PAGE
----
Besides the awkward name of this pattern, it is on trend right now and I liked this as soon as I saw it. I pre-ordered it from Islander Sewing Systems when I got the email from Janet Pray. The hefty price tag made me pause a day or two, but I kept thinking about it and went ahead because there was a discount for the pre-order. I like her method of factory techniques so I was sure to be happy.
I’ve never owned a cape before and with the rapidly decreasing temperatures, I began searching for the perfect fabric and found this AWESOME Wool/Poly blend at Fabric Mart (sold out, wah). It is a heavy weight Boucle suiting and was $5/yard; can’t beat that! I had some really nice silk lining I’d purchased 2 1/2 years ago from the Vogue Fabrics booth at the sewing expo in Puyallup, WA. I think I paid $6/yard, but since it was fairly old stash, I considered it FREE. But seriously it cost me $27 in fabric, $20 for the pattern and $5 for the buttons for a total of $52. I’m not certain, but if I bought it RTW, I might have paid over $200 bucks!
The pattern boasts garment industry techniques, thus the “Express” as well as no fitting. It wasn’t what I’d call express, given that you need to pay super close attention to what seam allowance is to be sewn. It calls for 1/4″, 3/8″, and 5/8″ depending on where it is. The reason for this is to eliminate trimming your seam allowances after they are sewn. I made myself a little cheat sheet for my sewing machine settings, see…
In the large scheme of things, this is true. I also wanted to make sure I did my absolute best, so I took my time….unpicking stitching is Boucle is a real be-otch.
The instructions wer pretty good as were the illustrations which are nicely presented in a booklet. With most of my sewing, I chunk things…sort of like an assembly line. I find that doing my sewing in chunks makes it seem faster because I can just grab and sew. After cutting out all the pieces, they get sorted; main body, collar & pocket pieces, etc. for this cape, the piles really were minimal. I cut the interfacing pieces first so they would be with each pattern piece.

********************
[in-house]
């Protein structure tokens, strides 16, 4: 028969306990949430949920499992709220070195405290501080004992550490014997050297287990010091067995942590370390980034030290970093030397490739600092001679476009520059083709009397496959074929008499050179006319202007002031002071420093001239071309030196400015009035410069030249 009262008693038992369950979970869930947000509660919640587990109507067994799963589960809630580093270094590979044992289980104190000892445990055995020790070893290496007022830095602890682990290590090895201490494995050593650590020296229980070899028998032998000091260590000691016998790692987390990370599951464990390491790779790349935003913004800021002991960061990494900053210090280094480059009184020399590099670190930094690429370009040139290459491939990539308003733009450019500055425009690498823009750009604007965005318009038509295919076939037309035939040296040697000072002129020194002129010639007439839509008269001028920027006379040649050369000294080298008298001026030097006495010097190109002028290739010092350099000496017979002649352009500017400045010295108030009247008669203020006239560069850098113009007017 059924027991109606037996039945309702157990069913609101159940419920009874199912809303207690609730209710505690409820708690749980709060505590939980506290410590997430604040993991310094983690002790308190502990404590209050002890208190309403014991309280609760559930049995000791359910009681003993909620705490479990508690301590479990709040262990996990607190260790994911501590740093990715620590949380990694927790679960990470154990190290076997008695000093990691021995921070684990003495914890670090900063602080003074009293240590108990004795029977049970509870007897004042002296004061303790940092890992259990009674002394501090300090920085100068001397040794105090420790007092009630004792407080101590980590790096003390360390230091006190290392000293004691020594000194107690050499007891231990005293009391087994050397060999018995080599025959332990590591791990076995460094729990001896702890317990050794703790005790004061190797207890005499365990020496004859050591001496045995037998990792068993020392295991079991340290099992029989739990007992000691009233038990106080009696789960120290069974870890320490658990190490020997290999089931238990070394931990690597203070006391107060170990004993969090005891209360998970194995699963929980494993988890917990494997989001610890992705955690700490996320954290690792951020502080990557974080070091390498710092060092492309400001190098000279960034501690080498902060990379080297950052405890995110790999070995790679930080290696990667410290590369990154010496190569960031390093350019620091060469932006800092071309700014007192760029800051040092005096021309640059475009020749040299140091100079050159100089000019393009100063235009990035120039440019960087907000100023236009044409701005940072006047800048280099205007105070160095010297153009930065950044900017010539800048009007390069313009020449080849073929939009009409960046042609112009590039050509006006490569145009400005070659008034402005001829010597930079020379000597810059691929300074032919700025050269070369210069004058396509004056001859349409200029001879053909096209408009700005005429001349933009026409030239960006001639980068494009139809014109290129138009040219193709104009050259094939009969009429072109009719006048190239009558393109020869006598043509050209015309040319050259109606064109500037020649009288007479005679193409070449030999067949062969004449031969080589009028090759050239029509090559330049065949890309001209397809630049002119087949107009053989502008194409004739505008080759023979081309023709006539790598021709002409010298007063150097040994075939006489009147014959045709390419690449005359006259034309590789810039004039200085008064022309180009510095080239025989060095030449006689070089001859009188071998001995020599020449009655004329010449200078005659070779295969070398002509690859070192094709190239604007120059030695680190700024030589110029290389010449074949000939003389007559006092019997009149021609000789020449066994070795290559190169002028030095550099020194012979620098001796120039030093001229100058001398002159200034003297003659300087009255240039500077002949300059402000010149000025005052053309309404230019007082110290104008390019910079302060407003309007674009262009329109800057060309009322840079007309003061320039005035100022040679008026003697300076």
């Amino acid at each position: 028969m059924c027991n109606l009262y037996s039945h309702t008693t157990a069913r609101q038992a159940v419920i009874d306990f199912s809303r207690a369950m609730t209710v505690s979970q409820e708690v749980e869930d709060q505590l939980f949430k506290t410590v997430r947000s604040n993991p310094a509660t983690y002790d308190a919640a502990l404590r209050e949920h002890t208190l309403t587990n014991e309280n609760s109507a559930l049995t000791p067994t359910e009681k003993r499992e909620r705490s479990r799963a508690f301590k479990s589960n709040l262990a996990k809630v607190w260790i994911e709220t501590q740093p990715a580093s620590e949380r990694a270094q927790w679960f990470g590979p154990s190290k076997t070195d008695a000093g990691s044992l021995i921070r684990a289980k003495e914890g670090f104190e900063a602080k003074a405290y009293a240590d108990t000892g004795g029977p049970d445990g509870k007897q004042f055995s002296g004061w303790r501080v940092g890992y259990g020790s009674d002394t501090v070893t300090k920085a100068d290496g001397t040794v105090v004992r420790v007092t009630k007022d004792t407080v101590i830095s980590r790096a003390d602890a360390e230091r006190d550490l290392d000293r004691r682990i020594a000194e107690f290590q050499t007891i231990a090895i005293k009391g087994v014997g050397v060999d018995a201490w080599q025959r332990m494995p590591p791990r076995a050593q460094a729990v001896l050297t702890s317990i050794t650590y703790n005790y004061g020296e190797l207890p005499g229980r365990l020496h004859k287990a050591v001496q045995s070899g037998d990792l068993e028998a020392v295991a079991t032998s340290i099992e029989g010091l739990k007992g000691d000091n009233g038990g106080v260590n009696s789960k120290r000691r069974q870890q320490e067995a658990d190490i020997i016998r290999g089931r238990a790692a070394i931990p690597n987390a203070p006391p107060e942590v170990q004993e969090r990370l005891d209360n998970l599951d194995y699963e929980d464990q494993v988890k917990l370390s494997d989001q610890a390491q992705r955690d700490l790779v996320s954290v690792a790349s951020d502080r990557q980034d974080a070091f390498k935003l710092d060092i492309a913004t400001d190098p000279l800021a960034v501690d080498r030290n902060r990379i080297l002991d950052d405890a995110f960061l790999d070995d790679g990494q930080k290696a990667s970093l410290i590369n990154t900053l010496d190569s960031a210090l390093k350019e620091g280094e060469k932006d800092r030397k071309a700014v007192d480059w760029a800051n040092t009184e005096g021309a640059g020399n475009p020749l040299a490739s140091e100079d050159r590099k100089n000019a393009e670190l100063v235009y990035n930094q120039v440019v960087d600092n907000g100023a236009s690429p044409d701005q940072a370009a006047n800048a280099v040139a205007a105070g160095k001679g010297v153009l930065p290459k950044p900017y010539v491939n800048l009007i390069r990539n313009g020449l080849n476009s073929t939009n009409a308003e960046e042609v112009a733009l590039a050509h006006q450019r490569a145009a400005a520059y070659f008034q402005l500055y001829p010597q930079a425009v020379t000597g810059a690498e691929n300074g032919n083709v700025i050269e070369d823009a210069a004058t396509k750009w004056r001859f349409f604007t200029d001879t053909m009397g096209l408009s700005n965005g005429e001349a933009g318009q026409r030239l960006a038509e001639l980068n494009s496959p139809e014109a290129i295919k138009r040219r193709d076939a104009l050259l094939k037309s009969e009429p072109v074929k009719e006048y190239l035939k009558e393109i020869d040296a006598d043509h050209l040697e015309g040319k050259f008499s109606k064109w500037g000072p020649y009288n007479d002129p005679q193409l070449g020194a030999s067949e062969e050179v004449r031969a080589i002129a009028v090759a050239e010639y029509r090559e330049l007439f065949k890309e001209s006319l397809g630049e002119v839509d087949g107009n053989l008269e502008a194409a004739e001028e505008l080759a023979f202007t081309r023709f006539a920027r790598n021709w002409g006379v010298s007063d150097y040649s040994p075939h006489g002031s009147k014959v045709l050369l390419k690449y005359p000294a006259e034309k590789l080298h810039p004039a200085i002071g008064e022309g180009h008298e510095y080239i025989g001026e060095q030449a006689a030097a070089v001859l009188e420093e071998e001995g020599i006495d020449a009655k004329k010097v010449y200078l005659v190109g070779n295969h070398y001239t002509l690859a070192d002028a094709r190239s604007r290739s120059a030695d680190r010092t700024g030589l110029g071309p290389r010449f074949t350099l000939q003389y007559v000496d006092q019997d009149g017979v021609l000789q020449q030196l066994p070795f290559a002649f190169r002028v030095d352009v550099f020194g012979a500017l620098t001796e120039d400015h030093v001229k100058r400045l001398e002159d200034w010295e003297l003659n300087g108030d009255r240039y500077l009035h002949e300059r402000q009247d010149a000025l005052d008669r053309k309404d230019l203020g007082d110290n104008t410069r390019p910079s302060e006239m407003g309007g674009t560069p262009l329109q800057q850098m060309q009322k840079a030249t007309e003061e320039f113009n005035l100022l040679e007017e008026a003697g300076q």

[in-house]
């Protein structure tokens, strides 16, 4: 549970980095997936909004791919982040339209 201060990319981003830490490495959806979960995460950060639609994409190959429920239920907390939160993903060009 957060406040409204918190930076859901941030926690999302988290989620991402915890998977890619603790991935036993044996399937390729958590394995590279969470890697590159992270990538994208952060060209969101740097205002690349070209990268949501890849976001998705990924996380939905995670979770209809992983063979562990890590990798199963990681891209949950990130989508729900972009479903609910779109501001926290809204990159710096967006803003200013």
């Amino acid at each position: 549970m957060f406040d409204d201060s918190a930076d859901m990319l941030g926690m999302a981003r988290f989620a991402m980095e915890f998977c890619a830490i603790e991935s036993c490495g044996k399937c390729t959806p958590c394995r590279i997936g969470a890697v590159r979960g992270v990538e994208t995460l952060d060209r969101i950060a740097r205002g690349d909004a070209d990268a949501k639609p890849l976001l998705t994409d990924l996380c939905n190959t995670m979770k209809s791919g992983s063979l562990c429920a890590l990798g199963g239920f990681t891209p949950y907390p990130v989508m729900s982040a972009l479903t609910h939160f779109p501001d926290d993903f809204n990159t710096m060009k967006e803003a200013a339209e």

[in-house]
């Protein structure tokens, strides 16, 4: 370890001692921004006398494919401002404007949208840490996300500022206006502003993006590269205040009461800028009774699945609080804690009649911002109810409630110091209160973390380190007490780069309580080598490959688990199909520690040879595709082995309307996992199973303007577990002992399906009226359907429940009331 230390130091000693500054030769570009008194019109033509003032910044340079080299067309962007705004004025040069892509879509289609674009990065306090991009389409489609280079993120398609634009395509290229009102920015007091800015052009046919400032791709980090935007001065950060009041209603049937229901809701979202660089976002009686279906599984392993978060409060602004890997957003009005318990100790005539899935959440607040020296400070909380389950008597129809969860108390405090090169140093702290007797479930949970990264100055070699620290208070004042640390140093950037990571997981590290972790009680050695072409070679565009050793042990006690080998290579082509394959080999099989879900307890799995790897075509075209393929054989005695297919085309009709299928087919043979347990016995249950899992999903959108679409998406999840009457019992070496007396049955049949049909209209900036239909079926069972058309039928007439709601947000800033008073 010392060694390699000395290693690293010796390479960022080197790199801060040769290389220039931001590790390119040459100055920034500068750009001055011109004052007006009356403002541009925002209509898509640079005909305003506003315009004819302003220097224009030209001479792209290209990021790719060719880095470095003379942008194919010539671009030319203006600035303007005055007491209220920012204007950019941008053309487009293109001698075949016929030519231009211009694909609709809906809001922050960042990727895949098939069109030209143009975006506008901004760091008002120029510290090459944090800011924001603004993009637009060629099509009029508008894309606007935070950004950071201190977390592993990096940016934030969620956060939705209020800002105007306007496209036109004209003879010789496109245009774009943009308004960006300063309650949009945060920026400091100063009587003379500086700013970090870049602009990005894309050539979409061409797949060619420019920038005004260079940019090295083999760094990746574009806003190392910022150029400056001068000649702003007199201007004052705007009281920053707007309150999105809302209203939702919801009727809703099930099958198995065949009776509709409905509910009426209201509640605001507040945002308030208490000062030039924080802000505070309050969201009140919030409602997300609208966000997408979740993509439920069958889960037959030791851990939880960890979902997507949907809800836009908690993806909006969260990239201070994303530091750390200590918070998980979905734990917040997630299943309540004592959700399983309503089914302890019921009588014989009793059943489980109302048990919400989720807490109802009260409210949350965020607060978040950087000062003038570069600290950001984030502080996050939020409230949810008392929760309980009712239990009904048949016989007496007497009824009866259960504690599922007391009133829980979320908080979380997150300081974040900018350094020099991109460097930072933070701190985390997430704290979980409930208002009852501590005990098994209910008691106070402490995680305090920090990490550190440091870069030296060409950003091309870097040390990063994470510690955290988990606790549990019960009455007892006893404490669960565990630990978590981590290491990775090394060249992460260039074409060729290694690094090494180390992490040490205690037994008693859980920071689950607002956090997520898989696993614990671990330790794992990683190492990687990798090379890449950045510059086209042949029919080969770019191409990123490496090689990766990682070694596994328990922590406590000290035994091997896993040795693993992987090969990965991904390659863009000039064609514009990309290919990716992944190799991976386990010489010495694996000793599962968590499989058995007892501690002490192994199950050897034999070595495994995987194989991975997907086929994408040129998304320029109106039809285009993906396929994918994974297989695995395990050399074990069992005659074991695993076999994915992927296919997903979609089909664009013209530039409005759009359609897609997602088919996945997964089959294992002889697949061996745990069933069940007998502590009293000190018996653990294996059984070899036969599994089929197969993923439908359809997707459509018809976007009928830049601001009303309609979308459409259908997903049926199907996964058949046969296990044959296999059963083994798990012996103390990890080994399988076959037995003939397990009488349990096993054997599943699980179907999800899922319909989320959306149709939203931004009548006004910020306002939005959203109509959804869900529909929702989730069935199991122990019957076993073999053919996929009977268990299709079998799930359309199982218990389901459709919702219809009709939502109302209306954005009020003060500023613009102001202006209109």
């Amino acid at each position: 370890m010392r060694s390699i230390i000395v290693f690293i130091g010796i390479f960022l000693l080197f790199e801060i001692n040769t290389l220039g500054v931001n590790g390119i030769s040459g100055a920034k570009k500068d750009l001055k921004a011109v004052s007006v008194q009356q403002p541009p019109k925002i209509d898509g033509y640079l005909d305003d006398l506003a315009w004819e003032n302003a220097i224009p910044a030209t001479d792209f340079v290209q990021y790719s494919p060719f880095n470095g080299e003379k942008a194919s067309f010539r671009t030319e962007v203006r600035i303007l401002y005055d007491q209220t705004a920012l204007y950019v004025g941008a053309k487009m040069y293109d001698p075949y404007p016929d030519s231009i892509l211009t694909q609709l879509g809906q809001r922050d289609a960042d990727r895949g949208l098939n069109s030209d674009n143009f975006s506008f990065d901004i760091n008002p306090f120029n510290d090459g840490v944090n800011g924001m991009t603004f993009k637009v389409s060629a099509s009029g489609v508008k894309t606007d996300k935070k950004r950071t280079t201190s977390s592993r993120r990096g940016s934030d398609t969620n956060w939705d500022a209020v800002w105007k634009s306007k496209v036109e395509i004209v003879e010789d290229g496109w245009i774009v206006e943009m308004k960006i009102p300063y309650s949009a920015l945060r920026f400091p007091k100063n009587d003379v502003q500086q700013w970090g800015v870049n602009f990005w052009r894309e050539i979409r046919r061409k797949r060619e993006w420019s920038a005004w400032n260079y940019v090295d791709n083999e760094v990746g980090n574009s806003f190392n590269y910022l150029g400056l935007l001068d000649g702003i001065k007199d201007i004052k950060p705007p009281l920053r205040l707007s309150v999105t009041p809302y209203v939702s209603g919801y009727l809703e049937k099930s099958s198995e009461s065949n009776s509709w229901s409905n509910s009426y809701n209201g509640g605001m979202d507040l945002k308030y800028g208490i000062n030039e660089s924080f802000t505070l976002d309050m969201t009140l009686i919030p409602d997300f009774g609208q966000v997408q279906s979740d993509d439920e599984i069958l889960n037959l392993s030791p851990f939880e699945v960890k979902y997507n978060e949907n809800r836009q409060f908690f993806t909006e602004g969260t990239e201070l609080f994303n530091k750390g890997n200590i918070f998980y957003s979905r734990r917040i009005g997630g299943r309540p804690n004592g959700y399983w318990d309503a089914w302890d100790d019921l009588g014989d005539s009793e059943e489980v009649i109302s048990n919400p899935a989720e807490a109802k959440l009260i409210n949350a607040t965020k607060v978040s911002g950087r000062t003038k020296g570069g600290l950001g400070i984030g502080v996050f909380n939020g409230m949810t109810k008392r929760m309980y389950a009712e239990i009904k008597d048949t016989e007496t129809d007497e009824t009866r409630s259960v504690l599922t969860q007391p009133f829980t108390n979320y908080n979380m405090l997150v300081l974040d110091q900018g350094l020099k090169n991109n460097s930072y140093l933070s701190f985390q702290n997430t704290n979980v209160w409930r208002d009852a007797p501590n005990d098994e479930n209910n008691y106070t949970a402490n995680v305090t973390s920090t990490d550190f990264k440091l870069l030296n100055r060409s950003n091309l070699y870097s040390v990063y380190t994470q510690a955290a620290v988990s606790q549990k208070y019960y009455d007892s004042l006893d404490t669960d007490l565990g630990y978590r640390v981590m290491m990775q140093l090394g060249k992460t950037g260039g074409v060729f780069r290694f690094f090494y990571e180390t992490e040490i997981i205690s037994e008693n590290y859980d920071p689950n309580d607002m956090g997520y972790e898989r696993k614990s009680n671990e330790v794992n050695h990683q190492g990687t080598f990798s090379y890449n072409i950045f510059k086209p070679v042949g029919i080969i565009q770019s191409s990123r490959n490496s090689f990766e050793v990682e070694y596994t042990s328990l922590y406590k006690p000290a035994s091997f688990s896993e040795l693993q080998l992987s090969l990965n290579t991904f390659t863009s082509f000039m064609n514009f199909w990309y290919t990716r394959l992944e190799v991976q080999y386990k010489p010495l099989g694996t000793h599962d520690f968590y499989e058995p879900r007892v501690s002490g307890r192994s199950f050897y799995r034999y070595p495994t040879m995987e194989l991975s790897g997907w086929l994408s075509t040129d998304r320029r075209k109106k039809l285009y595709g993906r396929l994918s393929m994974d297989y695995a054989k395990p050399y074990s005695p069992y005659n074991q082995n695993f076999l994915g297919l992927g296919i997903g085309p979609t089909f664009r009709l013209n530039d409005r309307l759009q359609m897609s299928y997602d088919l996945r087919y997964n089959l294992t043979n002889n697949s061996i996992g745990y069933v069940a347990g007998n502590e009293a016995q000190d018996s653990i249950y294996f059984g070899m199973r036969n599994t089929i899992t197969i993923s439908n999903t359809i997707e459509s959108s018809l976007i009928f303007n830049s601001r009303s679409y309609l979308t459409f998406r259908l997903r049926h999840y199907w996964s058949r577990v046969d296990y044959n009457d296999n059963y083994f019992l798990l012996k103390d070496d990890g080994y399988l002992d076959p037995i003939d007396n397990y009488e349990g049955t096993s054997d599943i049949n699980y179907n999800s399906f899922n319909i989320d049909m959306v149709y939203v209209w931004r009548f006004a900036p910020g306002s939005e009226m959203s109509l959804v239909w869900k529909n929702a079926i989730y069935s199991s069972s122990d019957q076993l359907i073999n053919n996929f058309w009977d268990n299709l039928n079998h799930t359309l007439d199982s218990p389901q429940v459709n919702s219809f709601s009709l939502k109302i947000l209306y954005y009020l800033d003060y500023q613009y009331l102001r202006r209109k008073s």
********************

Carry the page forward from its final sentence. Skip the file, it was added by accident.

Order of production:
- I fused everything.
- Sewed little bits…pocket to facings & collar.
- Staystiched the neck and waistlines and any part that might stretch out of shape in handling.
- Sewed the darts of the lining and main pieces.
- Sewed the fronts.
- Pocket openings and attached pockets.
- Sewed the fronts to the backs.
- The rest included attaching the lining unit to the main unit and finishing deets.
The only difficulty I had were with the buttonholes. Damn if my machine did not want to cooperate going over the bumps….it just wouldn’t do it. I thought something was wrong so I pulled out 2 other machines and the same thing happened! If anyone knows how to remedy that….PLEASE leave a comment. What I ended up having to do was to make the bottom 4 vertical, thankfully the top (collar) buttonhole worked horizontally. I don’t think it looks bad though…unless you were a picky pickster traditionalist designer, which I’m definitely NOT. Overall this was an easy make and I am very happy with my new cape! Enough of this talk, on to the pictures…
Thanks for reading, lemme know what you think by leaving a comment.
Disclaimer: none of the links in this post are affiliate nor do I get anything for linking. I simply want to share in case it may help a future sewing friend!